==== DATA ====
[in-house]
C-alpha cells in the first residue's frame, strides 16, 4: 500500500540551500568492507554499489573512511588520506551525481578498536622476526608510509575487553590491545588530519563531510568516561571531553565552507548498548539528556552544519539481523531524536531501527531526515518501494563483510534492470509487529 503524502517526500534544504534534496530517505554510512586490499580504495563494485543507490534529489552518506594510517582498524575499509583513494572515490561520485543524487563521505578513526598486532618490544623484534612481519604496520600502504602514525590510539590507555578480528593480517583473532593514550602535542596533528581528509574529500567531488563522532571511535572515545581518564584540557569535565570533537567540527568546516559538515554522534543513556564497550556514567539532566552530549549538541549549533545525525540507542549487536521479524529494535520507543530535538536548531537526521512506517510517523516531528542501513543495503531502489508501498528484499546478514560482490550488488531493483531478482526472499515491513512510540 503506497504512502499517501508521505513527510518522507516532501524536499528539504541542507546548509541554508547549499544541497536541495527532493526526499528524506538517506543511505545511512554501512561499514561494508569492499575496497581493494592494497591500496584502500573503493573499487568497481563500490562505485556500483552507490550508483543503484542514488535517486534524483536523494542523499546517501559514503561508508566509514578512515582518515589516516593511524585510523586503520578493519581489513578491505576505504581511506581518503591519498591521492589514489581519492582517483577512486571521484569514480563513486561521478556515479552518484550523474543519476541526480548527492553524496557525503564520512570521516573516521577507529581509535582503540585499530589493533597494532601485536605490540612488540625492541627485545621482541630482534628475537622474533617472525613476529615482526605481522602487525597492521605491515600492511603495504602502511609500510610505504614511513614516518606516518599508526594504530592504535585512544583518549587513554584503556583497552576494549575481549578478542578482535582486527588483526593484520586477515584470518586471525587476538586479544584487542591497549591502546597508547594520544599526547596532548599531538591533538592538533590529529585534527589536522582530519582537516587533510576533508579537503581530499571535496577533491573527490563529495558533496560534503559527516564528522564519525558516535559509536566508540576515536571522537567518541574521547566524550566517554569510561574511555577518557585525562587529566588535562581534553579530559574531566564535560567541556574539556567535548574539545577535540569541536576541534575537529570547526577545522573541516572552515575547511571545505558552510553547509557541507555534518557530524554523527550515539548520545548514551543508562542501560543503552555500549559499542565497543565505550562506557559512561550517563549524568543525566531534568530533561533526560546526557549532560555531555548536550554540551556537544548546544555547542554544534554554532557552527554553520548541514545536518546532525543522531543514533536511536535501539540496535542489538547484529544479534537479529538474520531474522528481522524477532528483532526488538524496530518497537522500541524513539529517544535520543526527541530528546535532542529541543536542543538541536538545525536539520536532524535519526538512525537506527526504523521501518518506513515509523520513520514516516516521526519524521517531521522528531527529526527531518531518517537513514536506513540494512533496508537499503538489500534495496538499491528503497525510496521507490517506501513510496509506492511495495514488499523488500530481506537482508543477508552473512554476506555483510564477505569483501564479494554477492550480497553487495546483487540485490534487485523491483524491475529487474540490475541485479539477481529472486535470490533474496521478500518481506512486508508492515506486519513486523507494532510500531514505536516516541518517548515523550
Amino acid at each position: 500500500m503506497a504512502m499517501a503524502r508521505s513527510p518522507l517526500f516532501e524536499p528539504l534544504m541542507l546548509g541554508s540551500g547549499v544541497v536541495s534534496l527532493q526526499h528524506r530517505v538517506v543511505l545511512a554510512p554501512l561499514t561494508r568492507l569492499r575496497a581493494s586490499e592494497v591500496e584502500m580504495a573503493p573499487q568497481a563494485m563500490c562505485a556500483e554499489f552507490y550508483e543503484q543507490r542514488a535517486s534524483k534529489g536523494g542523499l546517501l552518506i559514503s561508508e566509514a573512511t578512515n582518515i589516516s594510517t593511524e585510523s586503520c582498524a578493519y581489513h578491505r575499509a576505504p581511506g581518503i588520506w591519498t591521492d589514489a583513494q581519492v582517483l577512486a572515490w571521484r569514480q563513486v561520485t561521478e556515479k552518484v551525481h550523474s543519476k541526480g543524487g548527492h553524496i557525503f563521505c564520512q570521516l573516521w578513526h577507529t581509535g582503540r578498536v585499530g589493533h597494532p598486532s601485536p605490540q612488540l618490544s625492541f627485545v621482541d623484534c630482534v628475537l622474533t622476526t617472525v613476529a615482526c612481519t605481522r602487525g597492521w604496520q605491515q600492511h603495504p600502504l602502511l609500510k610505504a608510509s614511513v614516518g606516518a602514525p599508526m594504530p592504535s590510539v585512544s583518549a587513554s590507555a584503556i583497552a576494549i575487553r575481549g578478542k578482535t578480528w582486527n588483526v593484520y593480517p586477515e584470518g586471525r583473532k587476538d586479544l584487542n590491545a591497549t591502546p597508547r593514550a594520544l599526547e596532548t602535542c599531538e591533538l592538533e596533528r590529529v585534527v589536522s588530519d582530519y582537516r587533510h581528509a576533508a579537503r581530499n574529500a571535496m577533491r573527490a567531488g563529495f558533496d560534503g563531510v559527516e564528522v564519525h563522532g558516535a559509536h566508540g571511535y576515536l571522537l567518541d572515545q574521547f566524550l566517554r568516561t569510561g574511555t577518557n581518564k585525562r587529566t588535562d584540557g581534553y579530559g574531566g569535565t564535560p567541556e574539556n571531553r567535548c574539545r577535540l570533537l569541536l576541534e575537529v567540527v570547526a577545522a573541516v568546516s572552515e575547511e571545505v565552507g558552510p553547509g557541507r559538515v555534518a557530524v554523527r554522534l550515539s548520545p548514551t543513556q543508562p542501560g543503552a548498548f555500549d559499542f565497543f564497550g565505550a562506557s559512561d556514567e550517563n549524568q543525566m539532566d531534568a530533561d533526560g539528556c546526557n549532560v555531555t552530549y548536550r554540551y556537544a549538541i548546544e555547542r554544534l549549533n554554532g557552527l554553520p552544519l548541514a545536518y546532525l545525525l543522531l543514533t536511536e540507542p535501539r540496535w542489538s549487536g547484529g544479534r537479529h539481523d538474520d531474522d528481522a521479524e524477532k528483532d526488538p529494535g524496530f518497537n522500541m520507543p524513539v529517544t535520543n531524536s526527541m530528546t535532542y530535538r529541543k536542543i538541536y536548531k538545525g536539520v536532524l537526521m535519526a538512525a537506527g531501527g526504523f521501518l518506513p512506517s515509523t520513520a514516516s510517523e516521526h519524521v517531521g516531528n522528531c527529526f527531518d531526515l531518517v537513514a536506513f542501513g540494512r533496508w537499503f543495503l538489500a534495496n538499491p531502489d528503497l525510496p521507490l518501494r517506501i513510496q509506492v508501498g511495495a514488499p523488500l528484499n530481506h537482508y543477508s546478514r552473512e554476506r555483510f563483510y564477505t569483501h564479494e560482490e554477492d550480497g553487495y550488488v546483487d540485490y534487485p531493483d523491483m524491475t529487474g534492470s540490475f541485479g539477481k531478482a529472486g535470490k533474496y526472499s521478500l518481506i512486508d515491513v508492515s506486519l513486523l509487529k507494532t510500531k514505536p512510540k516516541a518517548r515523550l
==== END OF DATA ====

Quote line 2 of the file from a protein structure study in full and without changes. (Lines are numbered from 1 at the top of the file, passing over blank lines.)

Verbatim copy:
C-alpha cells in the first residue's frame, strides 16, 4: 500500500540551500568492507554499489573512511588520506551525481578498536622476526608510509575487553590491545588530519563531510568516561571531553565552507548498548539528556552544519539481523531524536531501527531526515518501494563483510534492470509487529 503524502517526500534544504534534496530517505554510512586490499580504495563494485543507490534529489552518506594510517582498524575499509583513494572515490561520485543524487563521505578513526598486532618490544623484534612481519604496520600502504602514525590510539590507555578480528593480517583473532593514550602535542596533528581528509574529500567531488563522532571511535572515545581518564584540557569535565570533537567540527568546516559538515554522534543513556564497550556514567539532566552530549549538541549549533545525525540507542549487536521479524529494535520507543530535538536548531537526521512506517510517523516531528542501513543495503531502489508501498528484499546478514560482490550488488531493483531478482526472499515491513512510540 503506497504512502499517501508521505513527510518522507516532501524536499528539504541542507546548509541554508547549499544541497536541495527532493526526499528524506538517506543511505545511512554501512561499514561494508569492499575496497581493494592494497591500496584502500573503493573499487568497481563500490562505485556500483552507490550508483543503484542514488535517486534524483536523494542523499546517501559514503561508508566509514578512515582518515589516516593511524585510523586503520578493519581489513578491505576505504581511506581518503591519498591521492589514489581519492582517483577512486571521484569514480563513486561521478556515479552518484550523474543519476541526480548527492553524496557525503564520512570521516573516521577507529581509535582503540585499530589493533597494532601485536605490540612488540625492541627485545621482541630482534628475537622474533617472525613476529615482526605481522602487525597492521605491515600492511603495504602502511609500510610505504614511513614516518606516518599508526594504530592504535585512544583518549587513554584503556583497552576494549575481549578478542578482535582486527588483526593484520586477515584470518586471525587476538586479544584487542591497549591502546597508547594520544599526547596532548599531538591533538592538533590529529585534527589536522582530519582537516587533510576533508579537503581530499571535496577533491573527490563529495558533496560534503559527516564528522564519525558516535559509536566508540576515536571522537567518541574521547566524550566517554569510561574511555577518557585525562587529566588535562581534553579530559574531566564535560567541556574539556567535548574539545577535540569541536576541534575537529570547526577545522573541516572552515575547511571545505558552510553547509557541507555534518557530524554523527550515539548520545548514551543508562542501560543503552555500549559499542565497543565505550562506557559512561550517563549524568543525566531534568530533561533526560546526557549532560555531555548536550554540551556537544548546544555547542554544534554554532557552527554553520548541514545536518546532525543522531543514533536511536535501539540496535542489538547484529544479534537479529538474520531474522528481522524477532528483532526488538524496530518497537522500541524513539529517544535520543526527541530528546535532542529541543536542543538541536538545525536539520536532524535519526538512525537506527526504523521501518518506513515509523520513520514516516516521526519524521517531521522528531527529526527531518531518517537513514536506513540494512533496508537499503538489500534495496538499491528503497525510496521507490517506501513510496509506492511495495514488499523488500530481506537482508543477508552473512554476506555483510564477505569483501564479494554477492550480497553487495546483487540485490534487485523491483524491475529487474540490475541485479539477481529472486535470490533474496521478500518481506512486508508492515506486519513486523507494532510500531514505536516516541518517548515523550